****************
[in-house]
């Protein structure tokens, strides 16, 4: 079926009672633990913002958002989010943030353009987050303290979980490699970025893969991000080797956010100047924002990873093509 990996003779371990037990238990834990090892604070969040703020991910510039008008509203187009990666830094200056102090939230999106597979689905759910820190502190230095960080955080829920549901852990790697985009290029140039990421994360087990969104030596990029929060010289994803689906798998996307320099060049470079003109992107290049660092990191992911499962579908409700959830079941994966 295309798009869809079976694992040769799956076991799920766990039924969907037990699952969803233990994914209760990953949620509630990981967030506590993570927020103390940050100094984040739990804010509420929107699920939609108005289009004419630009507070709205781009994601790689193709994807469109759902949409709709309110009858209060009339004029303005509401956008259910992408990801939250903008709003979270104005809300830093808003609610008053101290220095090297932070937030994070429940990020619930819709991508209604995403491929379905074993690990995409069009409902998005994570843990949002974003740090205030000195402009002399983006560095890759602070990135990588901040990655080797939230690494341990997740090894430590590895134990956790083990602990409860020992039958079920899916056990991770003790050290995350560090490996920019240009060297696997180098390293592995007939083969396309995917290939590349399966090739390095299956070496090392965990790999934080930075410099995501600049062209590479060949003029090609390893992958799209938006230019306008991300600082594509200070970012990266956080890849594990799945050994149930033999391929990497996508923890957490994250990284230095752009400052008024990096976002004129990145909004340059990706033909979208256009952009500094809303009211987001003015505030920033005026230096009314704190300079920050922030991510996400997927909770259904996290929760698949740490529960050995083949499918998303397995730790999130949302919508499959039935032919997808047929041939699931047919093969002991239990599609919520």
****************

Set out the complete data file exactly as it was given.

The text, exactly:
[in-house]
């Protein structure tokens, strides 16, 4: 079926009672633990913002958002989010943030353009987050303290979980490699970025893969991000080797956010100047924002990873093509 990996003779371990037990238990834990090892604070969040703020991910510039008008509203187009990666830094200056102090939230999106597979689905759910820190502190230095960080955080829920549901852990790697985009290029140039990421994360087990969104030596990029929060010289994803689906798998996307320099060049470079003109992107290049660092990191992911499962579908409700959830079941994966 295309798009869809079976694992040769799956076991799920766990039924969907037990699952969803233990994914209760990953949620509630990981967030506590993570927020103390940050100094984040739990804010509420929107699920939609108005289009004419630009507070709205781009994601790689193709994807469109759902949409709709309110009858209060009339004029303005509401956008259910992408990801939250903008709003979270104005809300830093808003609610008053101290220095090297932070937030994070429940990020619930819709991508209604995403491929379905074993690990995409069009409902998005994570843990949002974003740090205030000195402009002399983006560095890759602070990135990588901040990655080797939230690494341990997740090894430590590895134990956790083990602990409860020992039958079920899916056990991770003790050290995350560090490996920019240009060297696997180098390293592995007939083969396309995917290939590349399966090739390095299956070496090392965990790999934080930075410099995501600049062209590479060949003029090609390893992958799209938006230019306008991300600082594509200070970012990266956080890849594990799945050994149930033999391929990497996508923890957490994250990284230095752009400052008024990096976002004129990145909004340059990706033909979208256009952009500094809303009211987001003015505030920033005026230096009314704190300079920050922030991510996400997927909770259904996290929760698949740490529960050995083949499918998303397995730790999130949302919508499959039935032919997808047929041939699931047919093969002991239990599609919520």